Equality between men and women existed in Valais 6,000 years ago

Equality between men and women existed in Valais 6,000 years ago
Equality between men and women existed in Valais 6,000 years ago

One of the bodies discovered in the Barmaz necropolis.

UNIGE

The Neolithic marks the beginning of livestock breeding and agriculture. In Switzerland, this period extends between 5500 and 2200 BCE. The first agropastoral communities thus gradually moved from an economy of predation, where hunting and gathering provided the nutrients essential for survival, to an economy of production. These profound changes are disrupting eating habits and the functioning dynamics of populations. The bones and teeth of individuals retain chemical traces that scientists now know how to detect and interpret.

A team from the University of Geneva (UNIGE) studied the bones of individuals buried 6,000 years ago in the Barmaz necropolis, in Valais, one of the oldest Neolitic populations known in French-speaking Switzerland. The objective of the study carried out by Déborah Rosselet-Christ, doctoral student at the Laboratory of African Archeology and Anthropology of the Faculty of Sciences of UNIGE, is the application of isotopic analysis on human remains, in order to learn more about their diet and mobility.

Isotopes reveal what they ate

The levels of certain isotopes of carbon, nitrogen, sulfur and strontium in fact depend on the environment in which each individual lives and feeds. Isotopes are atoms that have the same number of electrons and protons, but different numbers of neutrons. This very fine and delicate technique is applied for the first time on Alpine agropastoral populations from the Middle Neolithic in French-speaking Switzerland.

Excavated in the 1950s and 1990s, the Barmaz site, in Collombey-Muraz in the Valais Chablais, is one of the oldest vestiges of agropastoral societies in French-speaking Switzerland retaining human remains. It is made up of two necropolises having contained the bones of around seventy individuals. For her master’s work, Déborah Rosselet-Christ, first author of the study published in the “Journal of Archaeological Science: Reports”, selected 49 (as many women as men) from whom she systematically took samples. collagen on some bones as well as fragments of enamel from their second molar.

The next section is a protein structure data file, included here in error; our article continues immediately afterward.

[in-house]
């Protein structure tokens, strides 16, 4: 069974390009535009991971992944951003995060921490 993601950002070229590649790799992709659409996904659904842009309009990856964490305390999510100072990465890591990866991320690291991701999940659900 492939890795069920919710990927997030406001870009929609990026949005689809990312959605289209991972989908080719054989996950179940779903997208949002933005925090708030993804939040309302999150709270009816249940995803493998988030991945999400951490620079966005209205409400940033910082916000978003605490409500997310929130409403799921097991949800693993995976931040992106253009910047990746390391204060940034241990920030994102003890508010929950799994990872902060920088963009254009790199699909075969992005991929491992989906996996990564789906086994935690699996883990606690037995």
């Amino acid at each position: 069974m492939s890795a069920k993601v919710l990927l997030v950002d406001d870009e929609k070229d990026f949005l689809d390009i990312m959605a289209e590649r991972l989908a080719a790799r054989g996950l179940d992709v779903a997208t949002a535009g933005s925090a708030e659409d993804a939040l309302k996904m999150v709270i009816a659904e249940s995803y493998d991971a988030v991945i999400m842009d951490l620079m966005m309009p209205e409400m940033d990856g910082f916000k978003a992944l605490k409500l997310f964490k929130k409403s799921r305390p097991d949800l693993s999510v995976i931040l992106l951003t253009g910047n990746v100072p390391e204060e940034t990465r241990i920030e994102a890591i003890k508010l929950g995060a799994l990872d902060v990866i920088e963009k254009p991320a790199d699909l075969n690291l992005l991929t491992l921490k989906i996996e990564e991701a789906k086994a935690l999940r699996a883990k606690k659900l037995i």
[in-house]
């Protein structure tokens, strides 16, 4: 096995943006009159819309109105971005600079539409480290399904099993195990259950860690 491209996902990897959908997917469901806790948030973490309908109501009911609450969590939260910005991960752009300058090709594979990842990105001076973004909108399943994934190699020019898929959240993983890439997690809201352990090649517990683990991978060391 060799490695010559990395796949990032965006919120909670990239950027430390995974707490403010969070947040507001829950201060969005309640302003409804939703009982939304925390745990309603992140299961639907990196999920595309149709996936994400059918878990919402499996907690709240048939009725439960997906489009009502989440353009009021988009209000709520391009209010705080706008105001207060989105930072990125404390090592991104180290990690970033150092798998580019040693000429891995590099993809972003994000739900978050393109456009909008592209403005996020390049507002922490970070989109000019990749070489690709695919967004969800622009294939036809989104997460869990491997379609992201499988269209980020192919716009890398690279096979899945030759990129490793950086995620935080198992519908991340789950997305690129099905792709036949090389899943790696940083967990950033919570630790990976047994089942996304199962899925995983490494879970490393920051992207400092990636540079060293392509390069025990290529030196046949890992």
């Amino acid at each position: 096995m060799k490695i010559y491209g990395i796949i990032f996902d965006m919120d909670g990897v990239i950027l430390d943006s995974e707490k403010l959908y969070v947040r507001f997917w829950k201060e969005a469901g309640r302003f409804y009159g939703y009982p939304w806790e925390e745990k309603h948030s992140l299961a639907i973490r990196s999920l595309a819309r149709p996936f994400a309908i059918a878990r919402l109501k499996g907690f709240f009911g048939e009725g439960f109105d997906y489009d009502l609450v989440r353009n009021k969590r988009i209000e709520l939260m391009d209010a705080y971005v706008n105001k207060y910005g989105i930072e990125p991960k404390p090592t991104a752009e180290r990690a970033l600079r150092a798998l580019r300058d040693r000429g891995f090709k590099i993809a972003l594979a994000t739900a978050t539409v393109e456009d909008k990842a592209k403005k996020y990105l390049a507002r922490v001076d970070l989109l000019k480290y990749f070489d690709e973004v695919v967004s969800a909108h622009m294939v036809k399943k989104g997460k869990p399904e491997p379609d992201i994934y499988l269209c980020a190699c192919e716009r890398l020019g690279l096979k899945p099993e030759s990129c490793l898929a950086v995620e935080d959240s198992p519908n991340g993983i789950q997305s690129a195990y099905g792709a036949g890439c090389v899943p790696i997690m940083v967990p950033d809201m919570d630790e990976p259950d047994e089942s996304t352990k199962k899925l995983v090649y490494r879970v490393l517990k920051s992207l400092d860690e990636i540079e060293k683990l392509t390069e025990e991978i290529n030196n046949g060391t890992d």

“The second molar is a tooth whose crown is formed between the ages of three and eight,” explains the researcher. “Once formed, tooth enamel is no longer renewed throughout the rest of life. Its chemical composition is therefore a reflection of the environment in which its owner lived during his or her childhood.

14% foreigners

The analysis of the 49 individuals from Barmaz reveals great homogeneity in the majority of them and markedly different values ​​in only 14% of the samples, indicating that they were people of a different origin.

“The technique makes it possible to determine that these are individuals who did not live the first years of their life where they were buried, but it is more difficult to determine where they come from,” says Jocelyne. Desideri, lecturer in the same laboratory and last author of the article. “Our results show that people were moving around at that time. This is not a surprise, several studies highlight the same phenomenon in other places and at other times of the Neolithic.”

Collagen allows the determination of isotope ratios of carbon (δ13C), nitrogen (δ15N) and sulfur (δ34S). Each measurement provides information on specific aspects of the diet, such as categories of plants, the quantity of animal proteins or the intake of aquatic animals. As bones are constantly renewing themselves, the results only concern the last years of an individual’s life.

An equality that is not found everywhere

The scientists were able to deduce that these ancient residents of the Barmaz region had a diet based on terrestrial (and not aquatic) resources with a very high consumption of animal proteins. “What is more interesting is that we did not measure any differences between men and women,” notes Déborah Rosselet-Christ. “Not even between locals and non-locals. These results therefore suggest equal access to food resources between the different members of the group, regardless of their origin or gender. It’s not always the case. For example, we find dietary differences according to sex in Neolithic populations in the south of France.

The scientists were, however, able to demonstrate that the people buried of non-local origin were only buried in one of the necropolises (Barmaz I) and that higher levels of the nitrogen isotope were measured in the other. (Barmaz II). The two necropolises being contemporary and only 150 meters apart, this last observation raises the question of whether there is a difference in social status between the two groups of deceased. “Our isotopic measurements offer an interesting complement to other approaches used in archaeology,” believes Jocelyne Desideri. “They make it possible to clarify the image that we are trying to draw of the life of these first Alpine agropastoral societies, of the relationship between individuals and their mobility.”

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